Finally, there’s a distinction between spending a little bit of money on, say, the first three dates and having a lifestyle of spending a lot of money on yourself. I think women would find a guy who fixes his own taps and lifts weights more attractive than a man-child with an Xbox, PS3, massive flatscreen and a gym membership he never uses.

      My advice would be to deconstruct ‘mustachianism’ into the basic core values that it really represents. One of those core values would be ‘possessions won’t bring you long-term happiness, but your relationships will’ – you’ll probably find plenty of women who can identify with that.

    • Eitan August 9, 2012, 8:57 am

      I could write this article. Where would you meet these frugal girls? Well, for starters, not at a bar and definitely not at a club. Think supermarket, farmer’s market, local meat house or deli shop. Or at the park or art museums. At the beach, by the lake. On the street, at the library. In other words, anywhere YOU would be for your mustachian lifestyle that is free and accessible locally by bike. Essentially, everywhere you already visit in your everyday life. It helps to live in a young hip city or big town where there are plentiful women.

      Before you approach, look at what she is wearing. Is it designer clothes, expensive bag, fancy shoes, perfectly styled hair, pretty jewels, etc. etc.? These are generally the women who like expensive things. Avoid them. Go for the cute girl-next-door type, the ones whose beauty doesn’t need to be amplified (or masked) by superficial crap. Natural hair, simple clothes which are still sexy not because of how much they reveal but because of how her body moves within them. Notice the way she sits or moves or smiles at something randomly across the street. Spot something about her that intrigues you and makes her unique, walk up to her and tell her about it. Tell her you like the flower in her hair, that her sun dress she’s wearing is really cute, that you were wondering what she was laughing at over that way, etc. etc. Whatever it is, be spontaneous and genuine!

      After you get her number, keep it up for the 1st date (and all the rest). Suggest something unique and fun. Movie and a dinner out is BORING. Eating out is BORING. Bowling or the arcades are BORING. Drinks at a loud bar or club are BORING. Do these when you’re in a committed relationship (and do them sparingly). For 1st dates, a bike ride through a historic local park or arboretum is fun. A walk to the local pier or beach is fun. My favorite: going to the farmer’s market to pick out veggies and meat together to be cooked at your place or hers. Get to know her values and core beliefs, instead of trying to impress her with an expensive date. Do you think in 5 years she’ll remember the steak and wine you guys had on your 1st date, or when you wrapped your arms around her as you were cooking to give her the 1st kiss? That is impressive. You are impressive. $40 NY strip steak is NOT impressive. There is no trickery involved. You are getting to know who she is, and see whether her values line up with who you are looking for in a partner. That shouldn’t cost a thing.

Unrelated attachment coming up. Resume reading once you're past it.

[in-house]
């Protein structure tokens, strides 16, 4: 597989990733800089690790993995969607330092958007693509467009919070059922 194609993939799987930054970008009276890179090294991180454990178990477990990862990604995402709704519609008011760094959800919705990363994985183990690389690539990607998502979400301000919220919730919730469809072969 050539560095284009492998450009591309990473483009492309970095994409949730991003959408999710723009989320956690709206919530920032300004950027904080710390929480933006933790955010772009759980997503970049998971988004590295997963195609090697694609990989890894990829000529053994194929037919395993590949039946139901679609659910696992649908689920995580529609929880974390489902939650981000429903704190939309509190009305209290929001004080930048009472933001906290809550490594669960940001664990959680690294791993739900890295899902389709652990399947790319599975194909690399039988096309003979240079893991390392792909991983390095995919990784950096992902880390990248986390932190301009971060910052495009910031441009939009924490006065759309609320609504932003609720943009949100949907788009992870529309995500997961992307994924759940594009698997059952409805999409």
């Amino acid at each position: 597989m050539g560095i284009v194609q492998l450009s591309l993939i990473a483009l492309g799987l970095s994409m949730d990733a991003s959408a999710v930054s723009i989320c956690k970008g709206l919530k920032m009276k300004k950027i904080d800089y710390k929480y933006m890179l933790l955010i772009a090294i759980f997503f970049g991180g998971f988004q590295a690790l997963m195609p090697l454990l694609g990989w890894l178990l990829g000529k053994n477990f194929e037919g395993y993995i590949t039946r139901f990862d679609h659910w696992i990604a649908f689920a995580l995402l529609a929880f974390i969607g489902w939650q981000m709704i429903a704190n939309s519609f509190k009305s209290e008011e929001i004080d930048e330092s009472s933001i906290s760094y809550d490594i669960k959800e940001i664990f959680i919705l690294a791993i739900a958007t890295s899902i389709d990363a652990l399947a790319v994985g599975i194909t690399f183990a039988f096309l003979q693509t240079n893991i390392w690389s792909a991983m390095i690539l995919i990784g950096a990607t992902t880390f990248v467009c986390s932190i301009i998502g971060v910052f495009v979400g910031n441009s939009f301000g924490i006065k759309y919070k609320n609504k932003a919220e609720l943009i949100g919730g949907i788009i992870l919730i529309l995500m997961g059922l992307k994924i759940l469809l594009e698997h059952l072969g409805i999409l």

I guess you can say I’m a lover 1st and a mustachian 2nd. Or maybe they go hand-in-hand? Also I like the shy, nerdy, smart and cute type girls. If you’re into other types I can write a few words about how to approach them too but the basic foundation is laid out here.

      • Marcia August 10, 2012, 9:27 pm

        My first date with my hubby was volleyball at a local high school (they had drop in games), and spaghetti at his apt after.

      • Jamesqf August 12, 2012, 11:02 pm

        [QUOTE]After you get her number…[/QUOTE]

        Aye, there’s the rub. If it works for you, fine (but then anything else would likely work too). For the rest of us, it’d be more like “After you make bail on the sex harassment charges…”

        • Eitan August 13, 2012, 5:55 am

          It isn’t complicated or difficult at all. Are you in decent shape? Decent haircut / facial hair? With decent clothes on and a decent pair of shoes? Once those are checked off the list, getting a girl’s number is simply, a numbers game. Be genuine with your intent, don’t be afraid to show your masculine sexuality during the initial conversation to show your interest: “That’s a real sexy skirt you have on right now =) (smile big and wide),” and ask for her number for the purpose of seeing her again in the future.

          The reason it is a numbers game is because about half will not be interested in you or have a boyfriend or for whatever reason. You will never get every woman you approach but as long as you approach consistently you are guaranteed to have women interested in you.

  • Heath August 7, 2012, 1:43 pm

    I feel like I would have an incredibly difficult time cutting bread out of my diet. It’s just SO DAMN TASTY, and it’s basically everywhere. Don’t get me wrong, I can see how it’s doable, and would even expand my horizons in healthy ways (I really dig avocados, but almost never eat them). However, I’m actually quite happy with my weight and my body at this time, so I’m not really going to ‘rock the boat’ until I see a need. Though it’s good to know that this change is an option for the future.